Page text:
Many reasons for reform can be cited. For the Swiss, the major issue was economic stability and the use of “fake” money created by banks. The banking system has not significantly changed since the meltdown of 2007-8, and many recognize the potential instability of the current system, and feel that a repeat is likely, if not inevitable. The instability comes from the banks creating too much money, i.e., easy credit in good times, producing debt levels, both personal and governmental, that cannot be managed. Banks have an incentive to lend as much as they can, within the limits imposed by risk, because loans are the product from which banks profit. When lending produces real economic growth, matching the growth of the money supply, there is no problem. But lending has always tended to outstrip real economic growth, through lending for speculative, non-productive purposes, such as buying houses only for resale when prices rise. As a result, we have increasing debt levels and continued devaluation of our currency, reflected by rising prices.

The current system, in which all new money is created by commercial banks as they make loans, allows these banks to direct where new money goes. It doesn’t go for roads, bridges, water systems, education, healthcare, etc. It goes to where banks can make secure loans. If that new money were created by the federal government, as Article I, Section 8 of the US Constitution calls for, it could go toward support of our physical and social infrastructure. Or, because the monetary system should be regarded as belonging to all of us, that is, part of the commons, at least part of all new money could go directly to citizens.

Because our money is currently created as debt (as credit), interest payments flow on every dollar in circulation from the many, the users of money, to the few, the lenders who are given the privilege to create it. This is a major driver of the concentration of wealth into fewer and fewer hands, largely into the financial sector. This concentration of wealth erodes democracy as the wealthy few come to control elections, government, and everything else. The fact that government is not creating money, as the Constitution directs, leads to public austerity and crumbling infrastructure. Extreme concentration of wealth coupled with weakening public institutions is a recipe for social collapse.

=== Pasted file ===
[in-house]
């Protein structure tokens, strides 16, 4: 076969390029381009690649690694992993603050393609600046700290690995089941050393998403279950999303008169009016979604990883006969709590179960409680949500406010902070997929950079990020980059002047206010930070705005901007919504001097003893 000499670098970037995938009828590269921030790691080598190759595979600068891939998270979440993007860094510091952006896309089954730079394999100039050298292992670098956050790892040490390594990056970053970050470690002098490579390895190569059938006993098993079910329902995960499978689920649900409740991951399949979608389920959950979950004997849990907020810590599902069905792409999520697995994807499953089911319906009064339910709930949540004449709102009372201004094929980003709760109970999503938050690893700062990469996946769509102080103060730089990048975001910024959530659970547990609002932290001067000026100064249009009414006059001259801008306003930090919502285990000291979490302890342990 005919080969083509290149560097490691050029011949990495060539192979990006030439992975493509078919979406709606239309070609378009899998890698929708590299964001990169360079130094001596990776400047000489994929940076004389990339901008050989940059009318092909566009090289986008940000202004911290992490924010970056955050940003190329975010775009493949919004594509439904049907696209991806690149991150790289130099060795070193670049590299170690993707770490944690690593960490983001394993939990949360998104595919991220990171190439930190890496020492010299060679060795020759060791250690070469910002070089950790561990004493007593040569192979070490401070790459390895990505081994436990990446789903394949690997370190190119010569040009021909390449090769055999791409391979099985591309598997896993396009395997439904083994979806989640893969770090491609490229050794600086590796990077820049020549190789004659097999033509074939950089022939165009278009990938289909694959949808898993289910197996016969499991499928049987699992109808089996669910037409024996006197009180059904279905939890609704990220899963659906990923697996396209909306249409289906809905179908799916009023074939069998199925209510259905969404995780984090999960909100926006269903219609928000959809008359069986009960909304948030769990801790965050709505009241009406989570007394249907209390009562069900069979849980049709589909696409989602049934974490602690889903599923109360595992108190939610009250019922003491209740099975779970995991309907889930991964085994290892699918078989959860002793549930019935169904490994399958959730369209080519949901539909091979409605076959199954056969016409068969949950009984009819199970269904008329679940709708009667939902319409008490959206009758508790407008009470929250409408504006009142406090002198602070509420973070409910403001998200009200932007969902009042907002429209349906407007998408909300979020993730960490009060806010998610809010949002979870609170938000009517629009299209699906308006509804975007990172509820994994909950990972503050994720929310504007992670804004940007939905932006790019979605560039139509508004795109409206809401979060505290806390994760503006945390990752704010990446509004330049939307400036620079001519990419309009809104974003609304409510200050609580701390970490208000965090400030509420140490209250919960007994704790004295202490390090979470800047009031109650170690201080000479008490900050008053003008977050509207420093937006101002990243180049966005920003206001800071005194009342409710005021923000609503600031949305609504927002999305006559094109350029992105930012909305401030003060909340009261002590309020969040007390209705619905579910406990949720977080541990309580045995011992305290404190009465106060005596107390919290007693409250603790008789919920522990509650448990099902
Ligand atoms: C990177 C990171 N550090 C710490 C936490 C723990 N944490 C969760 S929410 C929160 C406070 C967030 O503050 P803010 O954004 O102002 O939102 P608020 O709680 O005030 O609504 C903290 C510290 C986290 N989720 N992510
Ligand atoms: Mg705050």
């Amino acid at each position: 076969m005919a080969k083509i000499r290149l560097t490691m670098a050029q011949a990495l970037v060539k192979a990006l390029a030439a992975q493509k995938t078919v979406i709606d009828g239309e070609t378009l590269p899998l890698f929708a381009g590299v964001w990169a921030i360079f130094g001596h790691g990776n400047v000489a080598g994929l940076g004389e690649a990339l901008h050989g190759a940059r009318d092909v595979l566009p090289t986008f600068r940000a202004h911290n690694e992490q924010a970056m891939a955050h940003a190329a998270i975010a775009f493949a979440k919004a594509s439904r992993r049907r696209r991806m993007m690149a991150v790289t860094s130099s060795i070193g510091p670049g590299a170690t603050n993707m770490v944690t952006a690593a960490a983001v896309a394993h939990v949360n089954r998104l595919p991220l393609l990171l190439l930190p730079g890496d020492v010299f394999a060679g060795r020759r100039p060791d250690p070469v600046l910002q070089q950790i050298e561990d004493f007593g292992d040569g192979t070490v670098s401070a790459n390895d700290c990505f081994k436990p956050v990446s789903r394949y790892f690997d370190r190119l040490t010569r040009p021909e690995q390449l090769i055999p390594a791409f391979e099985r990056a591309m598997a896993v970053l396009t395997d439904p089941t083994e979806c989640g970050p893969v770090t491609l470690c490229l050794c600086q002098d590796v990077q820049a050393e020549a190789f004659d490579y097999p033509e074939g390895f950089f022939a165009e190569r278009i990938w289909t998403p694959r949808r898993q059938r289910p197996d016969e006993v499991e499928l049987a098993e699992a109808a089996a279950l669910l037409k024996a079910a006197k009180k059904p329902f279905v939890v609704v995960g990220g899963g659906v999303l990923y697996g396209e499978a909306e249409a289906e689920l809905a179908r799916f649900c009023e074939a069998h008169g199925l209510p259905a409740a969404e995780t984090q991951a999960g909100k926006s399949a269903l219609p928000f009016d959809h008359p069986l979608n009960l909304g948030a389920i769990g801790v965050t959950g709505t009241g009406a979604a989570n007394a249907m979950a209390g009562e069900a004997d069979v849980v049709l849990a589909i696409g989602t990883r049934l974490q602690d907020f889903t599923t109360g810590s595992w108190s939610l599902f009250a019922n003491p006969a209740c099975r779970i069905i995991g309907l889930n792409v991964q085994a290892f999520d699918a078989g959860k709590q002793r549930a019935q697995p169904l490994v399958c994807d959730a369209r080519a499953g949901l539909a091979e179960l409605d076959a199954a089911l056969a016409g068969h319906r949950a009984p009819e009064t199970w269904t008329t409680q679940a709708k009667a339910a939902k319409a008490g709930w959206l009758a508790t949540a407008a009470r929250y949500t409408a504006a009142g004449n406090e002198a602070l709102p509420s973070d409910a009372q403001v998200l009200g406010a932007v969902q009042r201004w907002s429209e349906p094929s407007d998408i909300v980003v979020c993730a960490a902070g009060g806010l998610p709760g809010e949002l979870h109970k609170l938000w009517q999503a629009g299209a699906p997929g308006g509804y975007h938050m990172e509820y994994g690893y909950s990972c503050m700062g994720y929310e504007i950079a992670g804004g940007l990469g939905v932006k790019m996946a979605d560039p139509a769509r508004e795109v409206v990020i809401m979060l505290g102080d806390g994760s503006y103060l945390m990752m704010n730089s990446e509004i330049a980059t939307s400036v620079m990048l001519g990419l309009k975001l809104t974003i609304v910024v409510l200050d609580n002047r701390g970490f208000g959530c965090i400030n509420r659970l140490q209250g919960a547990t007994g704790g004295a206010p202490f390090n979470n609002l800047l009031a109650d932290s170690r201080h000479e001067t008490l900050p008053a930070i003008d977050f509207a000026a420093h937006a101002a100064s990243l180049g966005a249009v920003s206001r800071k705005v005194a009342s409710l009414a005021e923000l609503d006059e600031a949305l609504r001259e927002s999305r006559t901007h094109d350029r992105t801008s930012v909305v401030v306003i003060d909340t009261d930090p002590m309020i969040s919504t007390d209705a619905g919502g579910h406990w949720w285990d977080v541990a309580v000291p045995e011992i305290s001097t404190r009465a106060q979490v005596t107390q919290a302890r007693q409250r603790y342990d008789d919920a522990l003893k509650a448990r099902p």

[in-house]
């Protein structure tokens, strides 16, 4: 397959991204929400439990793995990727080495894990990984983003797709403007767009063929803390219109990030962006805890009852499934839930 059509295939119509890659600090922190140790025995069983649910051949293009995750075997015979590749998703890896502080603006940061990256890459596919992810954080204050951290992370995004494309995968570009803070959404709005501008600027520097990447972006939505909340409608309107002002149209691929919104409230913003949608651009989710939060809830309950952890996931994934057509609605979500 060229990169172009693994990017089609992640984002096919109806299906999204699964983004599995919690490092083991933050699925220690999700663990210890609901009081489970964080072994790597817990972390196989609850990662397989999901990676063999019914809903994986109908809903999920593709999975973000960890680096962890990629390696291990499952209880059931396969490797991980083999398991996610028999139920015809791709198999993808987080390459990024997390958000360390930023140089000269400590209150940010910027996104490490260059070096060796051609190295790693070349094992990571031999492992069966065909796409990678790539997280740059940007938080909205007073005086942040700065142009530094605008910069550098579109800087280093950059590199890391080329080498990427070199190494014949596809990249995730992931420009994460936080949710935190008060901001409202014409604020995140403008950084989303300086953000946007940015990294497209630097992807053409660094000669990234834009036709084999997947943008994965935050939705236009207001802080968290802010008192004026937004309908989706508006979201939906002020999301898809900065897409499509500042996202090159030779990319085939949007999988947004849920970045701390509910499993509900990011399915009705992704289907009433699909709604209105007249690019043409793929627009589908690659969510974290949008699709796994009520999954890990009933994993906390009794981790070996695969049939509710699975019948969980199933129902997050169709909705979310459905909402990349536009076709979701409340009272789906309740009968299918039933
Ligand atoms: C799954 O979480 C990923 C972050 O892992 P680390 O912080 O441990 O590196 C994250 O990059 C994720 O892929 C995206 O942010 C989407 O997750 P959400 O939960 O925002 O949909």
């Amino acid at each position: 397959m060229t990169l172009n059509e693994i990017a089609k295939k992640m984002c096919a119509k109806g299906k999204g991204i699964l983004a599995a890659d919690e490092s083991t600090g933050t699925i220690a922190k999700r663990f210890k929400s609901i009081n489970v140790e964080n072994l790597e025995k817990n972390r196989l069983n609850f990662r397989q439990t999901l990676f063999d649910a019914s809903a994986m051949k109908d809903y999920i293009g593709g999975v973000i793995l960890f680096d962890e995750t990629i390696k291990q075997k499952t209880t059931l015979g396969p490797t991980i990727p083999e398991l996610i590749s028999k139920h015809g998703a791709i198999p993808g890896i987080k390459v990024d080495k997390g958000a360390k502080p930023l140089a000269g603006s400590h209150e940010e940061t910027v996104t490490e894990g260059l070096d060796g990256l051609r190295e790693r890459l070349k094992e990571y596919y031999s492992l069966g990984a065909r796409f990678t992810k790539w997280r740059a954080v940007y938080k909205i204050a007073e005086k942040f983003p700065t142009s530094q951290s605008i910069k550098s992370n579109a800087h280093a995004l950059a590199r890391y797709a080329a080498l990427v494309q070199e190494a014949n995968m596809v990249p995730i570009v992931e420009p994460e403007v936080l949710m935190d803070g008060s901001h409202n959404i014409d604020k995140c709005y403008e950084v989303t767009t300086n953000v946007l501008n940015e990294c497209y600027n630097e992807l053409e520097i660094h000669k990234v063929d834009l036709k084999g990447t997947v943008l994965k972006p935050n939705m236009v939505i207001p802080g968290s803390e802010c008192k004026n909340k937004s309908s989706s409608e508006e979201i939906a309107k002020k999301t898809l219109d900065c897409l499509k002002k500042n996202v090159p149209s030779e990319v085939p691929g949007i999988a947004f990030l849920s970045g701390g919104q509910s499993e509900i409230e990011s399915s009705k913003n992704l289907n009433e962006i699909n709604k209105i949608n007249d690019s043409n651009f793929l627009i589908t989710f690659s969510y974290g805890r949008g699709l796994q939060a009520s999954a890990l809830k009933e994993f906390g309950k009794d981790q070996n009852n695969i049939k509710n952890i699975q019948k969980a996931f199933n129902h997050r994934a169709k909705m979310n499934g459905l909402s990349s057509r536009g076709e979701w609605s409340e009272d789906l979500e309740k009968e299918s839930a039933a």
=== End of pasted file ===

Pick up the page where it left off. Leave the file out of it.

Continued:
Perhaps the most compelling argument for monetary reform is that the current system depends upon growth for its own stability. On a finite planet growth can’t continue forever. An economy that uses resources faster than they can be replenished by nature and produces waste faster than nature can absorb it is not sustainable. We need to reject the current system which demands growth and adopt one that can provide stability both in times of growth and in times of no-growth.

The system must give way to change. It is time for us to come together to work out how this change can be implemented in ways that will avoid collapse, provide a smooth transition, and leave a future for our children. Proposals are available. They have been formulated in this country as well as in Switzerland, England and The Netherlands, and are being promoted in many other countries as well. They need to be topics for discussion, for political dialogue and for further research.

Follow the Money


In the April 17 Messenger, Kleinbard of the LA Times argues that the recent tax reform bill adopted by Congress worsens the nations finances. Lowering tax revenues and increasing the federal deficit by about 50%, to about $1 trillion, appears to be an intentional effort by the Republican Congress to “asphyxiate the working class” by forcing a decrease in federal spending on Medicare and Social Security. When that happens, except for the very wealthy, we all lose.

Kleinbard suggests several very reasonable changes that would increase government revenues. We should be electing representatives to Congress who will enact these measures. At present, that means electing Democrats, independents or minority party candidates.

But the problem runs deeper. The deficit problem was with us long before this tax “reform.” It arises because Congress outsourced its Constitutional authority to create money. Instead of borrowing, by creating Treasury bonds, government could create money. Such money would be spent into circulation on infrastructure and Medicare and stay in circulation; but that’s not the way money is created today. Congress outsourced money creation with the Federal Reserve Act, giving banks the authority to create the money we use.

Banks create money as they lend it. Since all our money is created in the form of loans, no wonder both government and private sectors have record levels of debt. Without debt there would be no money, except for the coins which the government does produce! This massive debt systematically transfers money in the form of interest from the many, most of us, to the few (0.01%?) who are the creators and lenders of the money.